The Internal Revenue Service audited one in eight people who earned $1 million annually, which makes them far likelier to be audited than those making less than $200,000, according to IRS data released on Thursday. Only one in 100 people who earned less than $200,000 were audited last year.

According to The Associated Press, the 12 percent of millionaires audited is up from the 8 percent the year before, a move, the IRS said, that shows an effort to demonstrate that tax laws are fairly applied. That has been something we've concentrated on to assure that there's equity in the system, to assure that those at the lower end of the spectrum know that those at the higher end of the spectrum are subject to the same rules and enforcement as everyone else, Steven Miller, deputy IRS commissioner for services and enforcement, told the AP.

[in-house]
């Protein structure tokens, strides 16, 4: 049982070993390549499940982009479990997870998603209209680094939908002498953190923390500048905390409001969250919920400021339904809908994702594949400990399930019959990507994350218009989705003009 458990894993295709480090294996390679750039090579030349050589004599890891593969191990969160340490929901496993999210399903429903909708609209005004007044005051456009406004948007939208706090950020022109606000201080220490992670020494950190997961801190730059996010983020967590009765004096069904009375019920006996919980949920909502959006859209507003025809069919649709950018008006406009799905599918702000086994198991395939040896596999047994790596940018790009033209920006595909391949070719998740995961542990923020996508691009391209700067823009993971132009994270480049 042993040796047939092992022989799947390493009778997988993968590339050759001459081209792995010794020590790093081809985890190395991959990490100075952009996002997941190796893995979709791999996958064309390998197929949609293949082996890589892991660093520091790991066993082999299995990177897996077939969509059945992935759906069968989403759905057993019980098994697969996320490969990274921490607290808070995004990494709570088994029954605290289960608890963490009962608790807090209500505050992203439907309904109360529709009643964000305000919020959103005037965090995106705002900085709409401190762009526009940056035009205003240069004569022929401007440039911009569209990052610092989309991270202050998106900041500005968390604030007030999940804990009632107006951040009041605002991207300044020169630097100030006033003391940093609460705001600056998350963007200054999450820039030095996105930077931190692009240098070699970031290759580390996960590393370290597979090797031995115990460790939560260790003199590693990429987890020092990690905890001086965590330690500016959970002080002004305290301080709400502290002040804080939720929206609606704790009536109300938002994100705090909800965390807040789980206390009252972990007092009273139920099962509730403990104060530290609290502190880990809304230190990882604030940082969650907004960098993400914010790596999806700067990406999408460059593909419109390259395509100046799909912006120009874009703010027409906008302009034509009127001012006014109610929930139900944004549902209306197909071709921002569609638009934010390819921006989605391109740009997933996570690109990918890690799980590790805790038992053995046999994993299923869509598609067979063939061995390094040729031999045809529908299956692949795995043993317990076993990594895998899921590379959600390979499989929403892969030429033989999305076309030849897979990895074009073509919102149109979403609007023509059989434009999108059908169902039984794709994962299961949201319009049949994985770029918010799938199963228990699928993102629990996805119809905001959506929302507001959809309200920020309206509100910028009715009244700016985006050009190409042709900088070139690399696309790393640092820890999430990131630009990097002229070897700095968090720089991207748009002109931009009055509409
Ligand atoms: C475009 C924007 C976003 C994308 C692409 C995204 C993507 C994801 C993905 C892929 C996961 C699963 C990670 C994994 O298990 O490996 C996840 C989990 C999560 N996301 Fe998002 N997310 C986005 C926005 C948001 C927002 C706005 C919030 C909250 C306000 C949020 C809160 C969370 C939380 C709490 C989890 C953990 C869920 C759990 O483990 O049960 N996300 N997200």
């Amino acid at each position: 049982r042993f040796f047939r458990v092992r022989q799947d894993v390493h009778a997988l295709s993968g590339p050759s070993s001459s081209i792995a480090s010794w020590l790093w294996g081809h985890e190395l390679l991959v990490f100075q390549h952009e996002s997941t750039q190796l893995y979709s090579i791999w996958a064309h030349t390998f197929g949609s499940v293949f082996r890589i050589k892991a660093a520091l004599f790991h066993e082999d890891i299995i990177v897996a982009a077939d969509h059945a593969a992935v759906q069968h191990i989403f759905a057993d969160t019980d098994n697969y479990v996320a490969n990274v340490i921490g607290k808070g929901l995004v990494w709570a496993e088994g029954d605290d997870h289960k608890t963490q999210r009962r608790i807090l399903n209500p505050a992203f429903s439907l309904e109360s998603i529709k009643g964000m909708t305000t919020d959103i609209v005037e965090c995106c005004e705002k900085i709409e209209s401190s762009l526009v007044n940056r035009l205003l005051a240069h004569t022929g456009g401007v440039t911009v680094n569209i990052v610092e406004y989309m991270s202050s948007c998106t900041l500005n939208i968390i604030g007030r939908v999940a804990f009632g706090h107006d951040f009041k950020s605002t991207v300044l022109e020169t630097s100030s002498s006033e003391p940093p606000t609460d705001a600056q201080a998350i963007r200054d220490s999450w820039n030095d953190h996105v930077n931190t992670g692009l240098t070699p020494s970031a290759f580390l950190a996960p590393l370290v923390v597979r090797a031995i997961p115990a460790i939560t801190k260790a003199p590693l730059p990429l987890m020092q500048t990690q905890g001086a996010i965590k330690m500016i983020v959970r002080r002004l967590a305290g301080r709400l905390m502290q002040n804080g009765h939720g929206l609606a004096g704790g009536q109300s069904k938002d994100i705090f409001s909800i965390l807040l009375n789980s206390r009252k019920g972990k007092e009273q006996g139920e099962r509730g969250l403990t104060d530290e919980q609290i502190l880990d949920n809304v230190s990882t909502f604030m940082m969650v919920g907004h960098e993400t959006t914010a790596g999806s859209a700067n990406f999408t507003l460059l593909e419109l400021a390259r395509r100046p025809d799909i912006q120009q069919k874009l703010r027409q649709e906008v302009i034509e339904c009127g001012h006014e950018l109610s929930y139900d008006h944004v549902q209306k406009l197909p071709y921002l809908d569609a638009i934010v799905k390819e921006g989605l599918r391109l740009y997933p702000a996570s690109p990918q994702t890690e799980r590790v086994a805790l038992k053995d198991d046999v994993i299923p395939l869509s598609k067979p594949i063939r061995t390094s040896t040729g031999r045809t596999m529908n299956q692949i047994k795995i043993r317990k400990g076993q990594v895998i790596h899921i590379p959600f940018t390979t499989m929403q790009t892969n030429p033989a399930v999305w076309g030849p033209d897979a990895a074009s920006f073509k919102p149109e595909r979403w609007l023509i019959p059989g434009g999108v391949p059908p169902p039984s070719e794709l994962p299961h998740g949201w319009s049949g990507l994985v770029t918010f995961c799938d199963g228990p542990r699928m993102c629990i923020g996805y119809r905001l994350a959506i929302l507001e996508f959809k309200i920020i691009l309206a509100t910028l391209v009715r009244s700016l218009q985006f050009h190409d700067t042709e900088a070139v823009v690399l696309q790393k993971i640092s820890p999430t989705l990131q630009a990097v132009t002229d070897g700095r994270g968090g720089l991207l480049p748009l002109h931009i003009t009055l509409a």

President Barack Obama has been seeking to boost taxes on the wealthy in the recent weeks, in order to pay for jobs programs. However, Michelle Eldridge, an IRS spokeswoman, told the AP that the increase in audits is in no way related to politics. The IRS is an agency of civil servants, and we base our audit decisions on tax issues - nothing else. We don't play politics here, she said.

Larger corporations also faced more scrutiny, according to the IRS. One percent of corporations with less than $10 million were audited, compared to the 28 percent of corporations with assets greater than $250 million.

In total, the IRS audited 1.6 million of the 141 million tax returns that were filed, and in 2010, the most recent year available, more than eight in 10 people audited ended up paying extra taxes, to the tune of $2.3 trillion in revenue.